If it were only his hands in question, good manners would compel good Americans to refrain from snide jokes about size and President Trump. It’s a sensitive subject. Size and what things look like are the standards of measurement used by the White House, and that makes the agenda look very simple: Take any given topic and make it big and beautiful.

The big and beautiful philosophy of President Trump against the reality of an iconic American institution shriveling before our very eyes is cause for consternation. “Honey, I shrunk the presidency” is no Disney film script. The White House is getting smaller because its current occupant too often acts like a very small man, as he did by pulling out of the Paris Accord.

The Paris Accord is not a “very bad deal,” nor is it an enforceable obligation or stranglehold of red tape and regulation on businesses – in fact, it’s the opposite. The Paris Accord is what good globalism looks like – a success because it reduces to writing the voluntary commitment by most of the world to work together and solve a scientifically recognized problem in a fair and responsible way. It’s a set of voluntary goals under which the United States has extensive latitude to self-regulate to suit the needs of our growing economy.

The Paris Accord allows for a self-defined balance between competing American values of free enterprise and worker rights and in no way impedes on our sovereignty while respecting the sovereignty of others. Pulling off an international agreement in the contemporary political climate is no easy task, and the Paris Accord an obvious success story of the Obama administration but that’s not the only reason Donald Trump pulled out. The name of it bugs him. Paris Accord sounds like Emmanuel Macron, the dashing 39-year-old who wore his best alpha-male suit to a recent meeting with President Trump in Europe.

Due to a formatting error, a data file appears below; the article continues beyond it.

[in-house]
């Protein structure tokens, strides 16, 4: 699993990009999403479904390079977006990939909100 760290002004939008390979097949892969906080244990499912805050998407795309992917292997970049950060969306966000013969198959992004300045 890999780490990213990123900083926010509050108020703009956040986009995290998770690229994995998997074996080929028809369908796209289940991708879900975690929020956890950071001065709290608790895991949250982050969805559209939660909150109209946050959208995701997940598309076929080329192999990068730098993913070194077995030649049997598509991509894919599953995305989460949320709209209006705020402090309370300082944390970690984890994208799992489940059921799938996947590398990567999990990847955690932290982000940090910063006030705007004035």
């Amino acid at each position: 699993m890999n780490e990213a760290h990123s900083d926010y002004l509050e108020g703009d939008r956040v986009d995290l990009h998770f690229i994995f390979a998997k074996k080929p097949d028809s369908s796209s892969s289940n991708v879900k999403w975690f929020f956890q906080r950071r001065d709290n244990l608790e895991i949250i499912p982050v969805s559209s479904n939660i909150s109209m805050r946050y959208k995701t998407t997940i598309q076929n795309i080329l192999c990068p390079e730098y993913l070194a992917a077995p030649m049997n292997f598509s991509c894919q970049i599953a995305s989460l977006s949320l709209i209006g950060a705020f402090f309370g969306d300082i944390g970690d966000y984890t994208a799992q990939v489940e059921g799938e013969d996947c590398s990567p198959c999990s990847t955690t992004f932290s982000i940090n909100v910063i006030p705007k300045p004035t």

Macron approached his first handshake well prepared. He had been warned. President Trump gained a reputation abroad for making bold non-verbal statements (“Trumpshake”) upon introduction, a good thing to know if you are a slender 5-foot-9 Frenchman confronting the tank-like president of the free world, who stands 6 feet 2 inches. Trump is known for his aggressive expression of dominance on the first handshake, although he is not completely predictable.

There are patterns and favorites, like the signature iron grip while pulling his perplexed male opponents toward him and downward like a German shepherd puppy in training. On the other hand, it’s no surprise that Donald Trump ignored the hand of German Chancellor Angela Merkel in the Oval Office or that he took visiting Britain Prime Minister Theresa May’s hand like a gentleman.” You don’t need to be a rocket scientist or a child psychologist to see what’s going on here.

“Each man gripped each other’s right hand so firmly that their knuckles turned white and their jaws seemed to clench as they sat down for a face-to-face meeting,” Reuters reported of the handshake between American and French presidents who share red, white and blue flags with their red faces, white knuckles and blue suits.